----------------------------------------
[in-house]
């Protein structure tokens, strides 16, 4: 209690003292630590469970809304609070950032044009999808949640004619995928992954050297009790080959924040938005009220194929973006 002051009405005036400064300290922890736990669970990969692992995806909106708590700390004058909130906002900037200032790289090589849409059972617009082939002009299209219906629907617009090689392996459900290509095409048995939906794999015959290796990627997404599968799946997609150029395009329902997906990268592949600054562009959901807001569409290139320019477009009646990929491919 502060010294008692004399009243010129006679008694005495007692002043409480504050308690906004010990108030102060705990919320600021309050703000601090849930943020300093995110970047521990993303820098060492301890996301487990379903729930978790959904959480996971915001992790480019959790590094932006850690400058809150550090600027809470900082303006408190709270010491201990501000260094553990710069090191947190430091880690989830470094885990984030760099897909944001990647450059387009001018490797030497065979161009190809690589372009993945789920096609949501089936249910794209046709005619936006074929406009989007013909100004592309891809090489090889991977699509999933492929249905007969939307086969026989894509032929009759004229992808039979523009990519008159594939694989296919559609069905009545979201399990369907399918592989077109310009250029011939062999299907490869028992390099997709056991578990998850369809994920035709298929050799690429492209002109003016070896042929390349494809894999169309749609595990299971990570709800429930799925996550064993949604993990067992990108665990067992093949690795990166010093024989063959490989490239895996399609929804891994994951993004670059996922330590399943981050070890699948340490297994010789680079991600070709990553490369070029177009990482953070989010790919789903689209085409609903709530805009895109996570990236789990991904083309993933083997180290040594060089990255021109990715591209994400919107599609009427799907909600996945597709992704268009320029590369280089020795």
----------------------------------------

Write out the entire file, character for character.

[in-house]
């Protein structure tokens, strides 16, 4: 209690003292630590469970809304609070950032044009999808949640004619995928992954050297009790080959924040938005009220194929973006 002051009405005036400064300290922890736990669970990969692992995806909106708590700390004058909130906002900037200032790289090589849409059972617009082939002009299209219906629907617009090689392996459900290509095409048995939906794999015959290796990627997404599968799946997609150029395009329902997906990268592949600054562009959901807001569409290139320019477009009646990929491919 502060010294008692004399009243010129006679008694005495007692002043409480504050308690906004010990108030102060705990919320600021309050703000601090849930943020300093995110970047521990993303820098060492301890996301487990379903729930978790959904959480996971915001992790480019959790590094932006850690400058809150550090600027809470900082303006408190709270010491201990501000260094553990710069090191947190430091880690989830470094885990984030760099897909944001990647450059387009001018490797030497065979161009190809690589372009993945789920096609949501089936249910794209046709005619936006074929406009989007013909100004592309891809090489090889991977699509999933492929249905007969939307086969026989894509032929009759004229992808039979523009990519008159594939694989296919559609069905009545979201399990369907399918592989077109310009250029011939062999299907490869028992390099997709056991578990998850369809994920035709298929050799690429492209002109003016070896042929390349494809894999169309749609595990299971990570709800429930799925996550064993949604993990067992990108665990067992093949690795990166010093024989063959490989490239895996399609929804891994994951993004670059996922330590399943981050070890699948340490297994010789680079991600070709990553490369070029177009990482953070989010790919789903689209085409609903709530805009895109996570990236789990991904083309993933083997180290040594060089990255021109990715591209994400919107599609009427799907909600996945597709992704268009320029590369280089020795």